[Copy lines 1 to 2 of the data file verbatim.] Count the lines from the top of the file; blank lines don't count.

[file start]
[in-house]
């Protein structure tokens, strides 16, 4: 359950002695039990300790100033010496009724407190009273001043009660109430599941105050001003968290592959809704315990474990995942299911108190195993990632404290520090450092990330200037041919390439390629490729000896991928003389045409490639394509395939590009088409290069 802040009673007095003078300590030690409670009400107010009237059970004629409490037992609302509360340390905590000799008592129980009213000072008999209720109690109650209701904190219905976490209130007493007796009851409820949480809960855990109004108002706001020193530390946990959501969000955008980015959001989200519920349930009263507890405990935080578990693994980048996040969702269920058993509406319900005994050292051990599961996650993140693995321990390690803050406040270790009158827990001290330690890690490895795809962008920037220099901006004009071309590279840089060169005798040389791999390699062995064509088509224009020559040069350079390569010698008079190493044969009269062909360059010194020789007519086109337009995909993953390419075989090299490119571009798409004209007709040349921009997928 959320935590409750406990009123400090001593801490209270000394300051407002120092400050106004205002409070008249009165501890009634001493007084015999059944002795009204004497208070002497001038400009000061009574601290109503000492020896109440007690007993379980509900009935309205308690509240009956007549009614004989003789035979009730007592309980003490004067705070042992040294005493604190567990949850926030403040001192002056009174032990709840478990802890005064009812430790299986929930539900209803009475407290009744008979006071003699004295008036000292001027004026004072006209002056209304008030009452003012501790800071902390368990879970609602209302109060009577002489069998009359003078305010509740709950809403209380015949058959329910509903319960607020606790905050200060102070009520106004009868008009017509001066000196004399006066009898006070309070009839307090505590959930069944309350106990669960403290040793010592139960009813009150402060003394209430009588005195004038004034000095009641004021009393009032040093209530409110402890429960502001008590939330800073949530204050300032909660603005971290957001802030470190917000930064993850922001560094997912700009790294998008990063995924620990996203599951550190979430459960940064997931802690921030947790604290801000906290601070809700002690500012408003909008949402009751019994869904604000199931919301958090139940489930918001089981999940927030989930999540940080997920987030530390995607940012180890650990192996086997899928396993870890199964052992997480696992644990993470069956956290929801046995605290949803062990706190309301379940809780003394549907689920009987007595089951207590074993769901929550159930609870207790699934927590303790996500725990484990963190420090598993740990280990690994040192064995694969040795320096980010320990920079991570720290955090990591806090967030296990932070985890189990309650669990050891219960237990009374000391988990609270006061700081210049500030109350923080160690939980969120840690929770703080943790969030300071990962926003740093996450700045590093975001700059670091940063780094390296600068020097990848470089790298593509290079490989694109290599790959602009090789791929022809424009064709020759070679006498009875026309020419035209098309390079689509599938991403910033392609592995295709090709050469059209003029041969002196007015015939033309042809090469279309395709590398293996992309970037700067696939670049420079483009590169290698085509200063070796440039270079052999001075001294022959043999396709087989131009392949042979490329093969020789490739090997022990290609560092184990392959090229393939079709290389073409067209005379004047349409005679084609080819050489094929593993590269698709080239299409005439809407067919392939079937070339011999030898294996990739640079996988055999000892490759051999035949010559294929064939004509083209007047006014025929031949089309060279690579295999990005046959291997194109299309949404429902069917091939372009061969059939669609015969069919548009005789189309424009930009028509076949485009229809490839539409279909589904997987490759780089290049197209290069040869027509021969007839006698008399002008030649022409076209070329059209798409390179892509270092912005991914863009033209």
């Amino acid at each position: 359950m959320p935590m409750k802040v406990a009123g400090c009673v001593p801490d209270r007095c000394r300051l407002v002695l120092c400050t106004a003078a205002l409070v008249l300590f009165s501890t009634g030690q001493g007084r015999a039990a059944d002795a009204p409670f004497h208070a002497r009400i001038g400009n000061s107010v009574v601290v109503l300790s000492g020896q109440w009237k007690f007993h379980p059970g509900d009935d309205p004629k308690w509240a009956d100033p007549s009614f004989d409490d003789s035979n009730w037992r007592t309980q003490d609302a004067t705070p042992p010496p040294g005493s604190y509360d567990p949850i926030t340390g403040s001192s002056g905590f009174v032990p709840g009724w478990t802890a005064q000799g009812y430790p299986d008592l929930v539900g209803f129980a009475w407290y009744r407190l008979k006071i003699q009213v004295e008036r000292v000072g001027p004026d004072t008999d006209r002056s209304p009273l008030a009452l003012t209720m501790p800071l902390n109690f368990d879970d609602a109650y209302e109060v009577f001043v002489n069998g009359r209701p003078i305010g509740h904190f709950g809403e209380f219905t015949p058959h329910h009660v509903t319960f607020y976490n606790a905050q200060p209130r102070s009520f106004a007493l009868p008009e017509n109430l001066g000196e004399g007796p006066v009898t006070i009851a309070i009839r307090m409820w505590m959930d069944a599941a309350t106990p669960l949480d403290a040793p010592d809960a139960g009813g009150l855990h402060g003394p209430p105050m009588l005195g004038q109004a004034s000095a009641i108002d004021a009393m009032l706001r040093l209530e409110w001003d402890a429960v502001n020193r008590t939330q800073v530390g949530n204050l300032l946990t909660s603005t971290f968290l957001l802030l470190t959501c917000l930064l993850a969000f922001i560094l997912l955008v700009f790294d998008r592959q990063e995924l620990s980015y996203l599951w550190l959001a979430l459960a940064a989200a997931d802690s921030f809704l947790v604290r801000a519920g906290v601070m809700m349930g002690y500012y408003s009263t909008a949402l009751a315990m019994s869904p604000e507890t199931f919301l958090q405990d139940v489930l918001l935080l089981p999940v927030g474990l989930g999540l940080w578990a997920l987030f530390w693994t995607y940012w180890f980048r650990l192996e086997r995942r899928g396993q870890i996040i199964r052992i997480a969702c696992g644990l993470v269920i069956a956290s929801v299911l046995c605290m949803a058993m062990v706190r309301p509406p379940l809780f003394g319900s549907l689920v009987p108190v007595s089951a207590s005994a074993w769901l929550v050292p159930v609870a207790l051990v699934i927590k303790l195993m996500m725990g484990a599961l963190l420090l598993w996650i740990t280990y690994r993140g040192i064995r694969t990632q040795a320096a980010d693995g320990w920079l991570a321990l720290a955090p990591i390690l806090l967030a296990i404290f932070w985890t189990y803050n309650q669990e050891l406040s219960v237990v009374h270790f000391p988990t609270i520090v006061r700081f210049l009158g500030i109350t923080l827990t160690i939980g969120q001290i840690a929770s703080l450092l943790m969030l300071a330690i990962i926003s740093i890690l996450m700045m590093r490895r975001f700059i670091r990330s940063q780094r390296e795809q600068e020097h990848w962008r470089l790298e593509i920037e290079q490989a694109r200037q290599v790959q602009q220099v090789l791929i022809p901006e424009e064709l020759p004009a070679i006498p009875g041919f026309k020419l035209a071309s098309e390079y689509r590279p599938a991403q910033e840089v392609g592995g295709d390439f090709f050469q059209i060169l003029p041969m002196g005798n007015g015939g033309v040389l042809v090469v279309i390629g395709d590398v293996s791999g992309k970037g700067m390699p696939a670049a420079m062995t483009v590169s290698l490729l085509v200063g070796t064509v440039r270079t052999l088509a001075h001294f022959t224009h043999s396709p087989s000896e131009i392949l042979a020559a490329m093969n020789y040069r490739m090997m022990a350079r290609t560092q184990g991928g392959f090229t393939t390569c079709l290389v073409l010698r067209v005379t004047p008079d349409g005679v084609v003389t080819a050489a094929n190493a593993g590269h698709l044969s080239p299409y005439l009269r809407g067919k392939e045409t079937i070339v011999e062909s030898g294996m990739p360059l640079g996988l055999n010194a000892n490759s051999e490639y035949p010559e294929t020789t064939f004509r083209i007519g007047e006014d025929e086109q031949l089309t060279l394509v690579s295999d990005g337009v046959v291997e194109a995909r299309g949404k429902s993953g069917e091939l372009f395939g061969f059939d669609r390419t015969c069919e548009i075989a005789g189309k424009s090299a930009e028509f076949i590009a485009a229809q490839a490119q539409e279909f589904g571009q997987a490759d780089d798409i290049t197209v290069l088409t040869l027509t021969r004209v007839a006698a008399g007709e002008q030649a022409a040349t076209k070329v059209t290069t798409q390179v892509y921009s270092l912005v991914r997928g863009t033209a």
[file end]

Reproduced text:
[in-house]
């Protein structure tokens, strides 16, 4: 359950002695039990300790100033010496009724407190009273001043009660109430599941105050001003968290592959809704315990474990995942299911108190195993990632404290520090450092990330200037041919390439390629490729000896991928003389045409490639394509395939590009088409290069 802040009673007095003078300590030690409670009400107010009237059970004629409490037992609302509360340390905590000799008592129980009213000072008999209720109690109650209701904190219905976490209130007493007796009851409820949480809960855990109004108002706001020193530390946990959501969000955008980015959001989200519920349930009263507890405990935080578990693994980048996040969702269920058993509406319900005994050292051990599961996650993140693995321990390690803050406040270790009158827990001290330690890690490895795809962008920037220099901006004009071309590279840089060169005798040389791999390699062995064509088509224009020559040069350079390569010698008079190493044969009269062909360059010194020789007519086109337009995909993953390419075989090299490119571009798409004209007709040349921009997928 959320935590409750406990009123400090001593801490209270000394300051407002120092400050106004205002409070008249009165501890009634001493007084015999059944002795009204004497208070002497001038400009000061009574601290109503000492020896109440007690007993379980509900009935309205308690509240009956007549009614004989003789035979009730007592309980003490004067705070042992040294005493604190567990949850926030403040001192002056009174032990709840478990802890005064009812430790299986929930539900209803009475407290009744008979006071003699004295008036000292001027004026004072006209002056209304008030009452003012501790800071902390368990879970609602209302109060009577002489069998009359003078305010509740709950809403209380015949058959329910509903319960607020606790905050200060102070009520106004009868008009017509001066000196004399006066009898006070309070009839307090505590959930069944309350106990669960403290040793010592139960009813009150402060003394209430009588005195004038004034000095009641004021009393009032040093209530409110402890429960502001008590939330800073949530204050300032909660603005971290957001802030470190917000930064993850922001560094997912700009790294998008990063995924620990996203599951550190979430459960940064997931802690921030947790604290801000906290601070809700002690500012408003909008949402009751019994869904604000199931919301958090139940489930918001089981999940927030989930999540940080997920987030530390995607940012180890650990192996086997899928396993870890199964052992997480696992644990993470069956956290929801046995605290949803062990706190309301379940809780003394549907689920009987007595089951207590074993769901929550159930609870207790699934927590303790996500725990484990963190420090598993740990280990690994040192064995694969040795320096980010320990920079991570720290955090990591806090967030296990932070985890189990309650669990050891219960237990009374000391988990609270006061700081210049500030109350923080160690939980969120840690929770703080943790969030300071990962926003740093996450700045590093975001700059670091940063780094390296600068020097990848470089790298593509290079490989694109290599790959602009090789791929022809424009064709020759070679006498009875026309020419035209098309390079689509599938991403910033392609592995295709090709050469059209003029041969002196007015015939033309042809090469279309395709590398293996992309970037700067696939670049420079483009590169290698085509200063070796440039270079052999001075001294022959043999396709087989131009392949042979490329093969020789490739090997022990290609560092184990392959090229393939079709290389073409067209005379004047349409005679084609080819050489094929593993590269698709080239299409005439809407067919392939079937070339011999030898294996990739640079996988055999000892490759051999035949010559294929064939004509083209007047006014025929031949089309060279690579295999990005046959291997194109299309949404429902069917091939372009061969059939669609015969069919548009005789189309424009930009028509076949485009229809490839539409279909589904997987490759780089290049197209290069040869027509021969007839006698008399002008030649022409076209070329059209798409390179892509270092912005991914863009033209």